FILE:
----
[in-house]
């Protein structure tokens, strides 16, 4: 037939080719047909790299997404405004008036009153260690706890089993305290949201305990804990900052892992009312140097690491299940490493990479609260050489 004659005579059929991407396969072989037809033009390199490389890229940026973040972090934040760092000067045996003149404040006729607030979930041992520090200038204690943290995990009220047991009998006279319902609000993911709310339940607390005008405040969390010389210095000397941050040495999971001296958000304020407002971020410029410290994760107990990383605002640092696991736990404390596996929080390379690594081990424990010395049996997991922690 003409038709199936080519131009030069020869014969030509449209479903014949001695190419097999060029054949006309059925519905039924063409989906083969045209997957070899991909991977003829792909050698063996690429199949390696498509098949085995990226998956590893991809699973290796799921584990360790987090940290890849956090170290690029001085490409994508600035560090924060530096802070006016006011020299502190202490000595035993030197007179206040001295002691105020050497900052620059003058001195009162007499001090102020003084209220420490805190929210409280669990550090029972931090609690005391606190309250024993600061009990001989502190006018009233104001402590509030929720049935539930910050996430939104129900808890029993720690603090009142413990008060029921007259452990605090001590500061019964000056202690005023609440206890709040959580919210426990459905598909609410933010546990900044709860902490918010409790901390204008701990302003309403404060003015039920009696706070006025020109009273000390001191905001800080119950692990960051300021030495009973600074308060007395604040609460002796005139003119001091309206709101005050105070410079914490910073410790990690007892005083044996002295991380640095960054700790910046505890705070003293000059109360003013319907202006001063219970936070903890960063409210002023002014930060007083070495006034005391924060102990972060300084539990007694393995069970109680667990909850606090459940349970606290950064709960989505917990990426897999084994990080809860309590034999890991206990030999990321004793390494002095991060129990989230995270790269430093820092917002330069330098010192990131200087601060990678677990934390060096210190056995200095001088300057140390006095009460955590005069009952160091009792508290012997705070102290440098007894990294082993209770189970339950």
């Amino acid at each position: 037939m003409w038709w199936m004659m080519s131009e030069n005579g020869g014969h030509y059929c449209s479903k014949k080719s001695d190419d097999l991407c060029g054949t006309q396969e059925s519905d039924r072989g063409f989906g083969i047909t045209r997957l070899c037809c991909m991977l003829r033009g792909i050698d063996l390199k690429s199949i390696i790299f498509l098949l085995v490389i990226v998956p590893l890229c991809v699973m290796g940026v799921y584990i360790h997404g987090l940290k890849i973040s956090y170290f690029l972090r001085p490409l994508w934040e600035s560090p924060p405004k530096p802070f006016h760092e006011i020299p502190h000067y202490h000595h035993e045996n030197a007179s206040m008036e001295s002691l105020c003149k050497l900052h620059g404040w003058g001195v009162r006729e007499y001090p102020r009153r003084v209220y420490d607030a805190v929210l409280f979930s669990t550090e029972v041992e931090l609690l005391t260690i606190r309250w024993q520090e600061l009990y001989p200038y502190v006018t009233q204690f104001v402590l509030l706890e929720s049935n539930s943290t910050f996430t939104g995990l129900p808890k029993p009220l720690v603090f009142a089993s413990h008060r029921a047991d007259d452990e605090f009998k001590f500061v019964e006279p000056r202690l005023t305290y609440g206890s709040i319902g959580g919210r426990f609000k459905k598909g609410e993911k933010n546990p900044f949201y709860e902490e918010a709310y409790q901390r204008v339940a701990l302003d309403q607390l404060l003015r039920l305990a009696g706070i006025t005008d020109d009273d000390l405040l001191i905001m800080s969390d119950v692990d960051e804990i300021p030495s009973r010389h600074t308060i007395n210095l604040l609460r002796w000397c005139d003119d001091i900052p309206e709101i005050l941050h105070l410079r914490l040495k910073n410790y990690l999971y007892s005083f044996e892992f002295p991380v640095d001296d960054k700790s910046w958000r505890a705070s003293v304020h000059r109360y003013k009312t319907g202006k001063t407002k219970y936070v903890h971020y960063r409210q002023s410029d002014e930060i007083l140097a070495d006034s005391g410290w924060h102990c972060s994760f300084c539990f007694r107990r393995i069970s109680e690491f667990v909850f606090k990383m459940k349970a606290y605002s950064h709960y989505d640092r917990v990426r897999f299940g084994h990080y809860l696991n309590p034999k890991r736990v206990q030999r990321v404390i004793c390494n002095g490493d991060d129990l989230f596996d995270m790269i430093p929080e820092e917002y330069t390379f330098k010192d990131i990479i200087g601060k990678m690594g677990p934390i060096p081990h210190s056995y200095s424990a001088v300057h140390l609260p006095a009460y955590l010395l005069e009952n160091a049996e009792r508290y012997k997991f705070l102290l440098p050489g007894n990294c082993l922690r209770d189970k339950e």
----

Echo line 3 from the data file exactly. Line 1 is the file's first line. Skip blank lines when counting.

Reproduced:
């Amino acid at each position: 037939m003409w038709w199936m004659m080519s131009e030069n005579g020869g014969h030509y059929c449209s479903k014949k080719s001695d190419d097999l991407c060029g054949t006309q396969e059925s519905d039924r072989g063409f989906g083969i047909t045209r997957l070899c037809c991909m991977l003829r033009g792909i050698d063996l390199k690429s199949i390696i790299f498509l098949l085995v490389i990226v998956p590893l890229c991809v699973m290796g940026v799921y584990i360790h997404g987090l940290k890849i973040s956090y170290f690029l972090r001085p490409l994508w934040e600035s560090p924060p405004k530096p802070f006016h760092e006011i020299p502190h000067y202490h000595h035993e045996n030197a007179s206040m008036e001295s002691l105020c003149k050497l900052h620059g404040w003058g001195v009162r006729e007499y001090p102020r009153r003084v209220y420490d607030a805190v929210l409280f979930s669990t550090e029972v041992e931090l609690l005391t260690i606190r309250w024993q520090e600061l009990y001989p200038y502190v006018t009233q204690f104001v402590l509030l706890e929720s049935n539930s943290t910050f996430t939104g995990l129900p808890k029993p009220l720690v603090f009142a089993s413990h008060r029921a047991d007259d452990e605090f009998k001590f500061v019964e006279p000056r202690l005023t305290y609440g206890s709040i319902g959580g919210r426990f609000k459905k598909g609410e993911k933010n546990p900044f949201y709860e902490e918010a709310y409790q901390r204008v339940a701990l302003d309403q607390l404060l003015r039920l305990a009696g706070i006025t005008d020109d009273d000390l405040l001191i905001m800080s969390d119950v692990d960051e804990i300021p030495s009973r010389h600074t308060i007395n210095l604040l609460r002796w000397c005139d003119d001091i900052p309206e709101i005050l941050h105070l410079r914490l040495k910073n410790y990690l999971y007892s005083f044996e892992f002295p991380v640095d001296d960054k700790s910046w958000r505890a705070s003293v304020h000059r109360y003013k009312t319907g202006k001063t407002k219970y936070v903890h971020y960063r409210q002023s410029d002014e930060i007083l140097a070495d006034s005391g410290w924060h102990c972060s994760f300084c539990f007694r107990r393995i069970s109680e690491f667990v909850f606090k990383m459940k349970a606290y605002s950064h709960y989505d640092r917990v990426r897999f299940g084994h990080y809860l696991n309590p034999k890991r736990v206990q030999r990321v404390i004793c390494n002095g490493d991060d129990l989230f596996d995270m790269i430093p929080e820092e917002y330069t390379f330098k010192d990131i990479i200087g601060k990678m690594g677990p934390i060096p081990h210190s056995y200095s424990a001088v300057h140390l609260p006095a009460y955590l010395l005069e009952n160091a049996e009792r508290y012997k997991f705070l102290l440098p050489g007894n990294c082993l922690r209770d189970k339950e």